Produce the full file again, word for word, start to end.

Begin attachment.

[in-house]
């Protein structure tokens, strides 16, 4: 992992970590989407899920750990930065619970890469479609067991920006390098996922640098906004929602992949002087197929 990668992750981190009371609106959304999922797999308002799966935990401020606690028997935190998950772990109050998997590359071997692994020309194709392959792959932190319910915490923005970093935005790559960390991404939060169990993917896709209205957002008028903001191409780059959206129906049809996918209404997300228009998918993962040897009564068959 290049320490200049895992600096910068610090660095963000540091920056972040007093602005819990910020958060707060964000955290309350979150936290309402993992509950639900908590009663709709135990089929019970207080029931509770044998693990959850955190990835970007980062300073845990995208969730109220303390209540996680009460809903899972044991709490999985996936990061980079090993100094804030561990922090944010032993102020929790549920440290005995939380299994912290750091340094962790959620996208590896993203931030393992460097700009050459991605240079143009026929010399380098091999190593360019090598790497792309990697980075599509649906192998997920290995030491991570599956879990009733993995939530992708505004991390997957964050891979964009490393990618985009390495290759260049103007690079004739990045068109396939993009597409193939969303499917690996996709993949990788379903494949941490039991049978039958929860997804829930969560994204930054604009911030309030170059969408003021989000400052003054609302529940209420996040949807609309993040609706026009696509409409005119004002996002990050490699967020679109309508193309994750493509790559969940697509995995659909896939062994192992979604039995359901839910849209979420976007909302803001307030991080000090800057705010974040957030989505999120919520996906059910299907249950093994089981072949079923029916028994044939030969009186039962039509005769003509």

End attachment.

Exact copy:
[in-house]
């Protein structure tokens, strides 16, 4: 992992970590989407899920750990930065619970890469479609067991920006390098996922640098906004929602992949002087197929 990668992750981190009371609106959304999922797999308002799966935990401020606690028997935190998950772990109050998997590359071997692994020309194709392959792959932190319910915490923005970093935005790559960390991404939060169990993917896709209205957002008028903001191409780059959206129906049809996918209404997300228009998918993962040897009564068959 290049320490200049895992600096910068610090660095963000540091920056972040007093602005819990910020958060707060964000955290309350979150936290309402993992509950639900908590009663709709135990089929019970207080029931509770044998693990959850955190990835970007980062300073845990995208969730109220303390209540996680009460809903899972044991709490999985996936990061980079090993100094804030561990922090944010032993102020929790549920440290005995939380299994912290750091340094962790959620996208590896993203931030393992460097700009050459991605240079143009026929010399380098091999190593360019090598790497792309990697980075599509649906192998997920290995030491991570599956879990009733993995939530992708505004991390997957964050891979964009490393990618985009390495290759260049103007690079004739990045068109396939993009597409193939969303499917690996996709993949990788379903494949941490039991049978039958929860997804829930969560994204930054604009911030309030170059969408003021989000400052003054609302529940209420996040949807609309993040609706026009696509409409005119004002996002990050490699967020679109309508193309994750493509790559969940697509995995659909896939062994192992979604039995359901839910849209979420976007909302803001307030991080000090800057705010974040957030989505999120919520996906059910299907249950093994089981072949079923029916028994044939030969009186039962039509005769003509």